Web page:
Dextromethorphan (DM) is a widely-used antitussive. DM's complex central nervous system (CNS) pharmacology became of interest when it was discovered to be neuroprotective due to its low-affinity, uncompetitive N-methyl-d-aspartate (NMDA) receptor antagonism.
Mounting preclinical evidence has proven that DM has important neuroprotective properties in various CNS injury models, including focal and global ischemia, seizure, and traumatic brain injury paradigms. Many of these protective actions seem functionally related to its inhibitory effects on glutamate-induced neurotoxicity via NMDA receptor antagonist, sigma-1 receptor agonist, and voltage-gated calcium channel antagonist actions. DM's protection of dopamine neurons in parkinsonian models may be due to inhibition of neurodegenerative inflammatory responses. Clinical findings are limited, with preliminary evidence indicating that DM protects against neuronal damage. Negative findings seem to relate to attainment of inadequate DM brain concentrations. Small studies have shown some promise for treatment of perioperative brain injury, amyotrophic lateral sclerosis, and symptoms of methotrexate neurotoxicity. DM safety/tolerability trials in stroke, neurosurgery, and amyotrophic lateral sclerosis patients demonstrated a favorable safety profile. DM's limited clinical benefit is proposed to be associated with its rapid metabolism to dextrorphan, which restricts its central bioavailability and therapeutic utility. Systemic concentrations of DM can be increased via coadministration of low-dose quinidine (Q), which reversibly inhibits its first-pass elimination. Potential drug interactions with DM/Q are discussed.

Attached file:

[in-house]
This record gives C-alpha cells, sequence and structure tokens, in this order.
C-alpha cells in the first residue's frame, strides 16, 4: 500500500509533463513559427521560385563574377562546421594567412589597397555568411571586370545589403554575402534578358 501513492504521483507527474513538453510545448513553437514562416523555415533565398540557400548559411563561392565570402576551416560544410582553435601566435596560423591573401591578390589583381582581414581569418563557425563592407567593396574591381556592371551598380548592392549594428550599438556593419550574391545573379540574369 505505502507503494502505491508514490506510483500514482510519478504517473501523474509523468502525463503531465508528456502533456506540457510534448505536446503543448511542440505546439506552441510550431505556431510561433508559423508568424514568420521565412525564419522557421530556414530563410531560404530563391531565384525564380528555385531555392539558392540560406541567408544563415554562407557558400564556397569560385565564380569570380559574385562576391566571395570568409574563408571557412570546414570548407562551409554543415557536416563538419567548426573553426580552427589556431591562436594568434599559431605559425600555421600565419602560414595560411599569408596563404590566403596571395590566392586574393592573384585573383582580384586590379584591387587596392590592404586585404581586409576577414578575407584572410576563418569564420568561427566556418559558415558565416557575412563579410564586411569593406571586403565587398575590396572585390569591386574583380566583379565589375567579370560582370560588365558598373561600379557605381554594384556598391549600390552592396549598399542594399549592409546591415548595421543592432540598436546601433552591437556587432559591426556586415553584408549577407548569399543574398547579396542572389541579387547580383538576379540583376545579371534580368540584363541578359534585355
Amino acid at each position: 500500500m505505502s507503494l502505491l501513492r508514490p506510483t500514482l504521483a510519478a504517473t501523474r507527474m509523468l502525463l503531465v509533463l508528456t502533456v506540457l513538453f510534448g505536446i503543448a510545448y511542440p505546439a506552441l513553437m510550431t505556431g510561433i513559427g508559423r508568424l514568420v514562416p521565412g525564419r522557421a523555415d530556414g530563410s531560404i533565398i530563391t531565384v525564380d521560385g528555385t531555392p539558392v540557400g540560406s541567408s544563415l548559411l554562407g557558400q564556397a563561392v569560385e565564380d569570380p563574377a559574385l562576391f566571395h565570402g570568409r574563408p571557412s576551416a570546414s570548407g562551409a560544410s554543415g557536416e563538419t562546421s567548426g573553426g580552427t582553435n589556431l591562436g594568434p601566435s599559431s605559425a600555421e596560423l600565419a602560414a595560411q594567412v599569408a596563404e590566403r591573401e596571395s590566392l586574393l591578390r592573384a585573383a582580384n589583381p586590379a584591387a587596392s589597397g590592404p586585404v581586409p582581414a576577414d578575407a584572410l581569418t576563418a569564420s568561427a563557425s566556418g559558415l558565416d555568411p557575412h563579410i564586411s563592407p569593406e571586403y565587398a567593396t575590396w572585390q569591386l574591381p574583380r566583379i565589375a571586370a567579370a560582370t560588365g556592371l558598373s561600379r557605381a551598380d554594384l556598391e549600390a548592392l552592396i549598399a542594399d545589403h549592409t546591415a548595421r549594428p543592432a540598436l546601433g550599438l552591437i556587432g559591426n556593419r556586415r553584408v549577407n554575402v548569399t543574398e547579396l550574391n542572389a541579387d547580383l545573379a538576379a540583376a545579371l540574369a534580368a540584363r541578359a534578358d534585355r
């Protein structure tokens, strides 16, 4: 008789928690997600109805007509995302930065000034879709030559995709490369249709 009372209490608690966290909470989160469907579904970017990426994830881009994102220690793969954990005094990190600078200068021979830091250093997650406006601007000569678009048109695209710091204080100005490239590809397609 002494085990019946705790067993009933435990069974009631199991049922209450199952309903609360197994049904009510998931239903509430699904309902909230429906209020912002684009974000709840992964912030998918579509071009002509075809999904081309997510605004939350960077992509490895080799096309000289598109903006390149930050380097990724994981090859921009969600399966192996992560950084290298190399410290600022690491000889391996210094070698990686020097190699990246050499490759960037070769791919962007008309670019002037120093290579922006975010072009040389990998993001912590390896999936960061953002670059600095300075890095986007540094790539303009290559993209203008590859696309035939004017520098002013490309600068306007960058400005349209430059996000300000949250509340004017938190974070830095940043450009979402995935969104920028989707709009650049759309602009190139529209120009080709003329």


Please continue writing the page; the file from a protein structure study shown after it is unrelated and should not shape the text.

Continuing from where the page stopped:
Given the compelling preclinical evidence for neuroprotective properties of DM, initial clinical neuroprotective findings, and clinical demonstrations that the DM/Q combination is well tolerated, this strategy may hold promise for the treatment of various acute and degenerative neurologic disorders.